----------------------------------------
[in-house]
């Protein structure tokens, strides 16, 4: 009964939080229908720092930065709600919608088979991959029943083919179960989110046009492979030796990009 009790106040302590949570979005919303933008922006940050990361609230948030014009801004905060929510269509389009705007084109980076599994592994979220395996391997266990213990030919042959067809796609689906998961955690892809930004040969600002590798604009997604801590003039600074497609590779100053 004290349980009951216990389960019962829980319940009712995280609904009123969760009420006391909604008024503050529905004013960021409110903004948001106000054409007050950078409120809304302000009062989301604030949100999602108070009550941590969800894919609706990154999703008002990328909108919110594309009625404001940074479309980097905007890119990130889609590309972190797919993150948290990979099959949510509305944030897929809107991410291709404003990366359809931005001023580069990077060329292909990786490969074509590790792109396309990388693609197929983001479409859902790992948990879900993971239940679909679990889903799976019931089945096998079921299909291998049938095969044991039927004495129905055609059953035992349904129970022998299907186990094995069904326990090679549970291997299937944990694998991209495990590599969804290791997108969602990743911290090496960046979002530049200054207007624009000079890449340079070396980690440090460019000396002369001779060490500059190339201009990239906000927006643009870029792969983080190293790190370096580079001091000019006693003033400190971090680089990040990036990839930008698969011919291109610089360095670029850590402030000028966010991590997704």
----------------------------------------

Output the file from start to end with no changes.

[in-house]
């Protein structure tokens, strides 16, 4: 009964939080229908720092930065709600919608088979991959029943083919179960989110046009492979030796990009 009790106040302590949570979005919303933008922006940050990361609230948030014009801004905060929510269509389009705007084109980076599994592994979220395996391997266990213990030919042959067809796609689906998961955690892809930004040969600002590798604009997604801590003039600074497609590779100053 004290349980009951216990389960019962829980319940009712995280609904009123969760009420006391909604008024503050529905004013960021409110903004948001106000054409007050950078409120809304302000009062989301604030949100999602108070009550941590969800894919609706990154999703008002990328909108919110594309009625404001940074479309980097905007890119990130889609590309972190797919993150948290990979099959949510509305944030897929809107991410291709404003990366359809931005001023580069990077060329292909990786490969074509590790792109396309990388693609197929983001479409859902790992948990879900993971239940679909679990889903799976019931089945096998079921299909291998049938095969044991039927004495129905055609059953035992349904129970022998299907186990094995069904326990090679549970291997299937944990694998991209495990590599969804290791997108969602990743911290090496960046979002530049200054207007624009000079890449340079070396980690440090460019000396002369001779060490500059190339201009990239906000927006643009870029792969983080190293790190370096580079001091000019006693003033400190971090680089990040990036990839930008698969011919291109610089360095670029850590402030000028966010991590997704």